Canada added 997 new cases of the novel coronavirus over the past 24 hours, though the national case count increased by another 40 cases that were delayed in reporting.
The new cases bring the country’s total COVID-19 diagnoses to 141,789, while five new deaths linked to the virus bring the death toll to 9,205. A total of 123,715 patients have recovered from the coronavirus, while more than 7.6 million tests have been administered.
Friday’s increase stands as the highest uptick since May 25, which saw 1,010 new infections across Canada.
Daily reported cases of the virus continue to follow a sharp increase across Canada, with the new infections averaging at 849 new cases a day over the past week, according to Canada’s chief public health officer Dr. Theresa Tam.
In a press conference Friday, Tam said that it was too soon to tell if Canadians were witnessing a long-warned second wave of the virus despite the sharp increase in cases.
“This situation increases the likelihood that we could lose the ability to keep COVID-19 cases at manageable levels,” said Tam. “Now is the time for Canadians to redouble their efforts with personal precautions that will slow the spread of the virus.”
On Friday, president of the Public Health Agency of Canada Tina Namiesniowski also resigned amid the country’s growing case levels.
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In a letter to staff released by the agency, Namiesniowski said that she wanted to take a break from her role and “step aside so someone else can step up” to co-ordinate Canada’s COVID-19 response.
Ontario announced the highest increase in cases on Friday, with 401 new infections and no new deaths.
The new cases bring the province’s total case count to 46,077 while its death toll stands at 2,825.
Quebec added 297 cases of the virus, bringing its provincial total to 66,653. One new death was also recorded by the province, but health authorities say it had occurred at an unknown date.
The province’s death toll stands at 5,792 — the highest in Canada — while over 52,000 patients have recovered from the virus.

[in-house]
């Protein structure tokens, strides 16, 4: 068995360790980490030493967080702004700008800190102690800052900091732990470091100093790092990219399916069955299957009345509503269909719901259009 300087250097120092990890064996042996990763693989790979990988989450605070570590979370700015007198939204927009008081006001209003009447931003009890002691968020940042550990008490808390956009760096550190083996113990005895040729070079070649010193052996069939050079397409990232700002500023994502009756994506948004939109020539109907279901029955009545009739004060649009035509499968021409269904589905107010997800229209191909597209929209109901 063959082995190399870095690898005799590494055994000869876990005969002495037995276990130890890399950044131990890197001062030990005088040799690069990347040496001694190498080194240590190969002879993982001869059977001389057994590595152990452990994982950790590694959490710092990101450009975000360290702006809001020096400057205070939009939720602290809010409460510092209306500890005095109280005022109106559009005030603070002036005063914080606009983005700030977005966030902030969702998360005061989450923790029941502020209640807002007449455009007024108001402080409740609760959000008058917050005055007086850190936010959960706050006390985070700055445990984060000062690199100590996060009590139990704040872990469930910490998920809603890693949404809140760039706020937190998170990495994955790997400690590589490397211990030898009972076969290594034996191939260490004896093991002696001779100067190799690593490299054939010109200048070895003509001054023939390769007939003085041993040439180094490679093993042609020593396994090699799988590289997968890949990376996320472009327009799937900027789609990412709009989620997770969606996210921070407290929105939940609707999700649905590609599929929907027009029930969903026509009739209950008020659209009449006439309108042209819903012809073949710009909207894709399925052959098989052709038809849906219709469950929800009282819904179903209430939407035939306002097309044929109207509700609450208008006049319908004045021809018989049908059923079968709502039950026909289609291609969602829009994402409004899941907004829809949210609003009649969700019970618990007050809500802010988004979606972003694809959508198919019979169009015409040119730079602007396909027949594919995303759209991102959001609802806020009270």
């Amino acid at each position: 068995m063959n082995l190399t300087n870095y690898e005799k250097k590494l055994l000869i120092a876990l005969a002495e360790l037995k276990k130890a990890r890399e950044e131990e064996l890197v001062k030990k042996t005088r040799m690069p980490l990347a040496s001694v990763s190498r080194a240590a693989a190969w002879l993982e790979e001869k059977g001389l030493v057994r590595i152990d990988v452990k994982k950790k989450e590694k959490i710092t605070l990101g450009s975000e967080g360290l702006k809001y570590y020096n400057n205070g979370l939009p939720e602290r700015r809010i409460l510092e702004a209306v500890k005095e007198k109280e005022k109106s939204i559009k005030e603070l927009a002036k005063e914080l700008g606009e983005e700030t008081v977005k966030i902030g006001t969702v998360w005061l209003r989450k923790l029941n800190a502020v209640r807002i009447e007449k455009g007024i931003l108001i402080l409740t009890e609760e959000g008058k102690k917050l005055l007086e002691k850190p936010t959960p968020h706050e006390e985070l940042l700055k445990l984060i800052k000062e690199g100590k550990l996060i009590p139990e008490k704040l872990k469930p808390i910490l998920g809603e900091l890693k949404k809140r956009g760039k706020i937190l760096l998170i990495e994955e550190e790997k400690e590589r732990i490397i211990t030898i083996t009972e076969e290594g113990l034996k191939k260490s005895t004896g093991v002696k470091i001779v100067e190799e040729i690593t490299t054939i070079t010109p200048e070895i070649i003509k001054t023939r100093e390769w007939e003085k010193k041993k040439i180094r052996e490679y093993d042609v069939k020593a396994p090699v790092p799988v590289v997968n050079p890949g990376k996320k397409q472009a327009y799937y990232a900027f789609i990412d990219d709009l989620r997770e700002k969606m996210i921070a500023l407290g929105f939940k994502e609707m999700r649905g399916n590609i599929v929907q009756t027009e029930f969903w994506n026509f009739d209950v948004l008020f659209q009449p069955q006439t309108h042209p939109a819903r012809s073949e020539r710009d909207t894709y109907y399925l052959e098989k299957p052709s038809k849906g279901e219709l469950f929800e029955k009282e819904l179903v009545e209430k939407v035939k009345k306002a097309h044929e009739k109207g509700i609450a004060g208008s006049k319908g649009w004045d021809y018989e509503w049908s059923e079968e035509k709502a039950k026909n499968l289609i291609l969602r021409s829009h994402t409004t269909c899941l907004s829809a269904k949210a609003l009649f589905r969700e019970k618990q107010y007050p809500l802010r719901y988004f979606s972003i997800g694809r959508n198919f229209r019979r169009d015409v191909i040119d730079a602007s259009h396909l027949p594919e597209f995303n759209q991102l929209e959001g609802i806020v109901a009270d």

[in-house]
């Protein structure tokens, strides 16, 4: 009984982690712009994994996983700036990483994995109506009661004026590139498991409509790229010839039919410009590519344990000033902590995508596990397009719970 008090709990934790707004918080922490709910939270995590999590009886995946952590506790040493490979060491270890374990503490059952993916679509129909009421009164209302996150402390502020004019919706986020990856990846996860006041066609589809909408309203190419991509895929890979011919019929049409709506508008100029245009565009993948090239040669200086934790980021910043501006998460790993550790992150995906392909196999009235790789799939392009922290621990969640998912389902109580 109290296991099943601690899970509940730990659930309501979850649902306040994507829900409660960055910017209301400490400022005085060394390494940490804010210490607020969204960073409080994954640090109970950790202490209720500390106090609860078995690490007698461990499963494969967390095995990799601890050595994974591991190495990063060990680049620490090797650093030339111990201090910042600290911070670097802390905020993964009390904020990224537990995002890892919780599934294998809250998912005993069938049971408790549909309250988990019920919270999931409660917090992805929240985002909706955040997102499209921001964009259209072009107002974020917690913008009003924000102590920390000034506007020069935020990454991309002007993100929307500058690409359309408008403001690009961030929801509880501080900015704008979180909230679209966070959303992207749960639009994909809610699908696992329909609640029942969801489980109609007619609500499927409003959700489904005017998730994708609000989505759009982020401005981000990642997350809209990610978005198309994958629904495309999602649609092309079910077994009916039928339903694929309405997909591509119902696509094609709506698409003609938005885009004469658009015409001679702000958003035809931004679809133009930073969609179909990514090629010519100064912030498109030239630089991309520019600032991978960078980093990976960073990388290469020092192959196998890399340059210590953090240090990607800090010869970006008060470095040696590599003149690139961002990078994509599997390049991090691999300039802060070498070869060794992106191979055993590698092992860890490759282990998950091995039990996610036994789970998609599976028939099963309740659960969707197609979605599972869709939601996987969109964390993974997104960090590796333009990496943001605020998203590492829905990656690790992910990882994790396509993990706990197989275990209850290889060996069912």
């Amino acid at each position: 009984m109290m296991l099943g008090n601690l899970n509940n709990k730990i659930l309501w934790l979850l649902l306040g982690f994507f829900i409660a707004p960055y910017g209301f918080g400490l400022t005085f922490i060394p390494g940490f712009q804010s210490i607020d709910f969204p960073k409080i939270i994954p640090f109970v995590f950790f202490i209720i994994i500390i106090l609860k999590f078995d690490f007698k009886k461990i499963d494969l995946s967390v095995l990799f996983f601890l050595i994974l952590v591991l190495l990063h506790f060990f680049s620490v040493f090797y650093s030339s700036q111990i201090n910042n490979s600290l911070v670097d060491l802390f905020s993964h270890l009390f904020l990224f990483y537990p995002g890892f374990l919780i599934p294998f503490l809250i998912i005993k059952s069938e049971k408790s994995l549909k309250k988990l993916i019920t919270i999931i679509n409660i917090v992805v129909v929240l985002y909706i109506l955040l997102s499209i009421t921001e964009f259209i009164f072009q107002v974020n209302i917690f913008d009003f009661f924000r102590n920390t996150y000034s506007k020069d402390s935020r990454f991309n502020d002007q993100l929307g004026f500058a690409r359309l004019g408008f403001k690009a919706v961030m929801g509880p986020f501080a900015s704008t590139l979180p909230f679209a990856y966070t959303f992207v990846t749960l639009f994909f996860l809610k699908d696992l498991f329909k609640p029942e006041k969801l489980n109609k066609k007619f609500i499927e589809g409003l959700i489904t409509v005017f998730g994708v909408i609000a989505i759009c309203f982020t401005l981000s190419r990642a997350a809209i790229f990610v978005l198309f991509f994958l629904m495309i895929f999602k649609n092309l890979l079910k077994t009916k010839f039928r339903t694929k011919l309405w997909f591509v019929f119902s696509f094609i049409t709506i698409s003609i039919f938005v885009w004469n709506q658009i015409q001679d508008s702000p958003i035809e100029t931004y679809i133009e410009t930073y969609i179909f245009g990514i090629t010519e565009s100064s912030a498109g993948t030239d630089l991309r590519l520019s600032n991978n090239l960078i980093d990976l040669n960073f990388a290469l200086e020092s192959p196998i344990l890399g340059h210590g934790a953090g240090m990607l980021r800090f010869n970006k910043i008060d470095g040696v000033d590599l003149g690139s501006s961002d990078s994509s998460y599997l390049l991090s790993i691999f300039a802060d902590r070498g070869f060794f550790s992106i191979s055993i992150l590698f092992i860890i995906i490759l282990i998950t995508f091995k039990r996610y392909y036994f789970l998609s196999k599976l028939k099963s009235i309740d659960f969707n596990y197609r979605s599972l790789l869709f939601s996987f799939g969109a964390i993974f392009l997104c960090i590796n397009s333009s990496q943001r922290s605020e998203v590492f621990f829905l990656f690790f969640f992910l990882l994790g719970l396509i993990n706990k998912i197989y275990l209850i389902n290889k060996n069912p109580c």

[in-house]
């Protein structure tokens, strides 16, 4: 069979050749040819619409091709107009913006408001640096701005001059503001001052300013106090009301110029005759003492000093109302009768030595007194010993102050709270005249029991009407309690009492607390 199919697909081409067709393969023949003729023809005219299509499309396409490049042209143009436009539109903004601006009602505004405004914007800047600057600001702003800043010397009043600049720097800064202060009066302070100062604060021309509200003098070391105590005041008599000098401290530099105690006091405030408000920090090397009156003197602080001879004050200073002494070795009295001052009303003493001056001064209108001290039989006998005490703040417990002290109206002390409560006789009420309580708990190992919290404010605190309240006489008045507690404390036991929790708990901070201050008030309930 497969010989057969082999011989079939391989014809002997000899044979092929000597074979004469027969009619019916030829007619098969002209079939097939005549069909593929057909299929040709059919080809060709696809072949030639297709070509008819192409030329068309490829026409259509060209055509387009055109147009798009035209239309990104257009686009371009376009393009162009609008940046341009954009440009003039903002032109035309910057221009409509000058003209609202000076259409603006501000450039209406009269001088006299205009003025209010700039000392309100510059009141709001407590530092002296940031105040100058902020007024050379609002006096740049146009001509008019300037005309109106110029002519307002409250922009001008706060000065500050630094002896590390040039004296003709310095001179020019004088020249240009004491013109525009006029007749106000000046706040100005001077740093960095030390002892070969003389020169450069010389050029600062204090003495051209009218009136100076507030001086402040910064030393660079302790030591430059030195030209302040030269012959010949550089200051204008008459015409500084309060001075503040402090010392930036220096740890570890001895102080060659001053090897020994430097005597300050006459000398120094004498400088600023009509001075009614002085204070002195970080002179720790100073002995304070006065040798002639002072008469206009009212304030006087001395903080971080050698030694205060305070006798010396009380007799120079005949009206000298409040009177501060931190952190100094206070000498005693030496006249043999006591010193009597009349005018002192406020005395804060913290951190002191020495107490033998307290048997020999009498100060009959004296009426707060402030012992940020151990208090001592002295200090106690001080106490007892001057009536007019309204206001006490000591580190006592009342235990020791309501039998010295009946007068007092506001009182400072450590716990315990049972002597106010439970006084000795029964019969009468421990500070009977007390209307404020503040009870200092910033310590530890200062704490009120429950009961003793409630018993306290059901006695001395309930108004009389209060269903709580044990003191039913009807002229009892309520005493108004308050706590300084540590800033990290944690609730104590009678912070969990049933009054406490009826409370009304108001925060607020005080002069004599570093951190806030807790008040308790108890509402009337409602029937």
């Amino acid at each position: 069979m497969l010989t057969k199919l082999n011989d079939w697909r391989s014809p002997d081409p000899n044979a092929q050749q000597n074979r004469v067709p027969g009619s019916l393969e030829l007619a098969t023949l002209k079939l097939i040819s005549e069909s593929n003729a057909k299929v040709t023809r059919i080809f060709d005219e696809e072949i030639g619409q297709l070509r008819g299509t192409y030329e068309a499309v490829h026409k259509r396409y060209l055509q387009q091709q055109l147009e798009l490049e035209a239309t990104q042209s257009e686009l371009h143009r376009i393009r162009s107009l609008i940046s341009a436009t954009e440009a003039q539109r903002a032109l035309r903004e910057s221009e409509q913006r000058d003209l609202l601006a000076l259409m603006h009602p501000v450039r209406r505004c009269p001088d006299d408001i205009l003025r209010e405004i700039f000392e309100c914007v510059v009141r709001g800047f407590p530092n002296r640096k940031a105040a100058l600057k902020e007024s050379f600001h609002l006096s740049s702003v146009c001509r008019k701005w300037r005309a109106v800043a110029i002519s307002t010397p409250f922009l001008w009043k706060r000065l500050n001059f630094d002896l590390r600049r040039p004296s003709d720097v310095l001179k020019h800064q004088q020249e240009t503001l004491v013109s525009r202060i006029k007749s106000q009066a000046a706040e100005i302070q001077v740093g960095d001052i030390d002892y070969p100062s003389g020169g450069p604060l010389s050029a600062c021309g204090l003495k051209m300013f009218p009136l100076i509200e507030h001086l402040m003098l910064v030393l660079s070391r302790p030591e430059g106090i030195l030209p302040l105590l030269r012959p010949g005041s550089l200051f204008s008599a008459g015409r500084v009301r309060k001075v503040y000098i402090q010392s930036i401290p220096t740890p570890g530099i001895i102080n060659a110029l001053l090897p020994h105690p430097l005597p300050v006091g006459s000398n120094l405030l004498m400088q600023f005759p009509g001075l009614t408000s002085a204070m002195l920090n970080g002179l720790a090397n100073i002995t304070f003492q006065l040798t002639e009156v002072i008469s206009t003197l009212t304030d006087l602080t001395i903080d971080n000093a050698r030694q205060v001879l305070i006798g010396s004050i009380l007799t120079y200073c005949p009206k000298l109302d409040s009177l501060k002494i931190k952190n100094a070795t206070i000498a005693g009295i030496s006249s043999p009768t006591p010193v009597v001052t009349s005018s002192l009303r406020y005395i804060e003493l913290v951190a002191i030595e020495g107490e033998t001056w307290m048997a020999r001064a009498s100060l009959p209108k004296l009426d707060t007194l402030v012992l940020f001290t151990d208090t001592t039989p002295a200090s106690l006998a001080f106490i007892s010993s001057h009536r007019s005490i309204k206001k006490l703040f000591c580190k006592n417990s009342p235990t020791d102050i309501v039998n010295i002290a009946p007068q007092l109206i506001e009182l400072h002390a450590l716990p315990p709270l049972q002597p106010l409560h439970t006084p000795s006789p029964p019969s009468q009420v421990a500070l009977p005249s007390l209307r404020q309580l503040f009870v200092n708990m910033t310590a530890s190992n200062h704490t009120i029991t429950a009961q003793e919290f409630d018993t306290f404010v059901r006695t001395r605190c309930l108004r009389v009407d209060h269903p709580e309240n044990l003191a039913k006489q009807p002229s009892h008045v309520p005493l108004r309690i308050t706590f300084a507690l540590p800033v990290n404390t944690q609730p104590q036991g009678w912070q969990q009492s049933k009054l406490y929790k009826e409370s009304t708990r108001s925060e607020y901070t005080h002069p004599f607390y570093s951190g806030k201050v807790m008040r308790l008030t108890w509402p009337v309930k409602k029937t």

British Columbia added 179 new cases of the virus on Friday, though seven of those cases are considered “epidemiologically linked,” which refers to patients that are related to confirmed cases and show symptoms of the virus, but have not been formally tested.
Forty of the cases announced on Friday were also considered historical however, dating back to early August.
The cases bring British Columbia’s total lab-confirmed cases to 7,720, while the province’s death toll has been increased to 223 after three new deaths were reported.
Alberta reported 107 new cases of the coronavirus on Friday, bringing its total lab-confirmed cases to 16,381. Health authorities also added one additional death in the province, raising its total number of fatalities to 255.
Saskatchewan added 19 new cases of the virus on Friday, raising its total case count to 1,776. Twenty-four people have succumbed to the virus in the province, while another 1,639 patients have recovered.
Manitoba reported 40 new cases of COVID-19 on Friday and no new deaths, raising the province’s total infections to 1,540. The province’s cases are comprised of an unknown number of infections considered probable, however.
Manitoba’s death toll stands at 16, while another 1,199 patients have recovered.
Newfoundland and Labrador also reported one new case of the virus on Friday — its first new case in six days. A total of 272 people have been infected with COVID-19 there since the pandemic first began, while three have since succumbed to the virus.
New Brunswick and Nova Scotia reported zero new cases of the virus on Friday during their daily updates.
An extension of U.S.-Canada border closure, a deal which was set to expire Sept. 21, was also announced on Friday. The agreement will now extend the border closure to at least Oct. 21 — a closure that was first implemented to curb the spread of the virus.
Cases of the virus have now surpassed over 30.3 million worldwide, according to a running tally kept by Johns Hopkins University. A total of 949,486 people have also died, with the United States, Brazil and India continuing to lead in both cases and deaths.
— With files from Global News’ Katie Dangerfield, Kalina LaFrambroise, Kerri Breen, Andrew Russell and The Canadian Press.
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